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Pragmatic Moral Realism

A Transcendental Defense

Series:

Sami Pihlström

This book examines the issue of moral realism from a pragmatist point of view, drawing attention to our human practices of ethical evaluation and deliberation. It defends the essentially ungrounded and humanly fundamental place of ethics in our thought and action. Ethics must remain beyond justification and ubiquitous in our human form(s) of life.

Preston J. Werner

defend here. First, I assume that some version of non-skeptical moral realism is true, where by this I mean that (a) there are at least some moral properties whose existence does not depend on the mental states of human beings—at least not in any interesting sense, and (b) at least some human beings

Spencer Case

Introduction Both beliefs and actions can be assessed as reasonable or unreasonable, right or wrong, good or bad. Some philosophers have thought that these commonalities are evidence for moral realism. After all, if epistemic and moral facts share all salient features, then the moral anti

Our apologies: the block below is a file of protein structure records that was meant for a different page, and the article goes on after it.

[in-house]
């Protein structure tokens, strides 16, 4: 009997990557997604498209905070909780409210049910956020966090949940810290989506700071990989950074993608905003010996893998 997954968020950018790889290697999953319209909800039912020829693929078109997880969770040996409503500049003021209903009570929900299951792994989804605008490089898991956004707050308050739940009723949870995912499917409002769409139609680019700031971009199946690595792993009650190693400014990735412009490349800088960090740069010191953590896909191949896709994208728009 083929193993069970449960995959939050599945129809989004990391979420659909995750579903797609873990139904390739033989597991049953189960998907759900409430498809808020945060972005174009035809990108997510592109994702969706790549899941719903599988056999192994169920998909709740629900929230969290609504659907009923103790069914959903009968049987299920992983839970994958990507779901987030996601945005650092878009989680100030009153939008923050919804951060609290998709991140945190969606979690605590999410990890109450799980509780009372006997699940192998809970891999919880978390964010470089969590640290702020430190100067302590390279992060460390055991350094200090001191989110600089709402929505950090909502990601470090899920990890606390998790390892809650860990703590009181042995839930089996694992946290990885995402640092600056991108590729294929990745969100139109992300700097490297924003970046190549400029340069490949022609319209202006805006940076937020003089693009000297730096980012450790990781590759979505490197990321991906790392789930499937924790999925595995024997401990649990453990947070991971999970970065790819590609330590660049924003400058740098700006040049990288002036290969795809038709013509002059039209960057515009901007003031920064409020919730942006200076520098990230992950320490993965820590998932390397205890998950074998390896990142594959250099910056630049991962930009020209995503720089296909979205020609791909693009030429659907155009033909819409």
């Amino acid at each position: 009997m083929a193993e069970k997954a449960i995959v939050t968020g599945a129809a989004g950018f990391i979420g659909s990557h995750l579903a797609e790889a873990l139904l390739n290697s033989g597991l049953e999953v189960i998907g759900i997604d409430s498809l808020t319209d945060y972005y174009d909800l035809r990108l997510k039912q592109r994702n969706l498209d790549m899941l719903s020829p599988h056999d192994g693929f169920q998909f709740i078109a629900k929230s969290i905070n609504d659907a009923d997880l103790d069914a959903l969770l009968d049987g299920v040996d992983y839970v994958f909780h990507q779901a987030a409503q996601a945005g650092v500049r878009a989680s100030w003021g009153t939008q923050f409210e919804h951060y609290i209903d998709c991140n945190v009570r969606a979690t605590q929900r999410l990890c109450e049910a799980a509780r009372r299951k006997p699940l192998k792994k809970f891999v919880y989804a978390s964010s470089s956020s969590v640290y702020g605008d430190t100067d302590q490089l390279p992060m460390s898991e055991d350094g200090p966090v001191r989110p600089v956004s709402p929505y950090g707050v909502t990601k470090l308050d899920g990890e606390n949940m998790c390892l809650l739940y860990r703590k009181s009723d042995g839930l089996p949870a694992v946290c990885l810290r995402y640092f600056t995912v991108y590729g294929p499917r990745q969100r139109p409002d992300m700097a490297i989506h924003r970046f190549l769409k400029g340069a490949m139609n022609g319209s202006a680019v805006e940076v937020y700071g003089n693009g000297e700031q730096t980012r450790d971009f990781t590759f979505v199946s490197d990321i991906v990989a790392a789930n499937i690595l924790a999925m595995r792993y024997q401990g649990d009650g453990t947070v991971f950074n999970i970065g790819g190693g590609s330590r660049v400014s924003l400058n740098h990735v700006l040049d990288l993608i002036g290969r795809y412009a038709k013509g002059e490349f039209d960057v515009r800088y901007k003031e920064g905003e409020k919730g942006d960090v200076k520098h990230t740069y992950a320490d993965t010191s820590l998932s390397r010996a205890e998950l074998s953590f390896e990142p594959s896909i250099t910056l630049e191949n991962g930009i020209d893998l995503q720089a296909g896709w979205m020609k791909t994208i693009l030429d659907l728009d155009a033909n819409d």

Caj Strandberg

(New York: Bloomsbury, 2013), 196 pp. isbn 9781441161185 (pbk). £25.00. Although it is not explicitly stated, it appears that Kevin DeLapp’s Moral Realism has three distinctive but interrelated purposes. First, to provide an introduction to metaethical moral realism. Second, to defend a

Daniel Crow

moral epistemology that takes this perceptual language literally. They argue that we literally perceive moral facts. 1 It may seem surprising that these accounts of moral perception have been hospitable to non-naturalism. 2 A species of moral realism, non-naturalism claims that moral facts are not

ZHOU Lian

In this essay, I consider two challenges implicit in Russ Shafer-Landau’s criticism of constructivists: the realism challenge and the relativism challenge, respectively. I do not try to offer a decisive set of objections to the challenges; instead I argue that some objective versions of constructivism, especially Rawls’s constructivism, are not susceptible to the criticisms.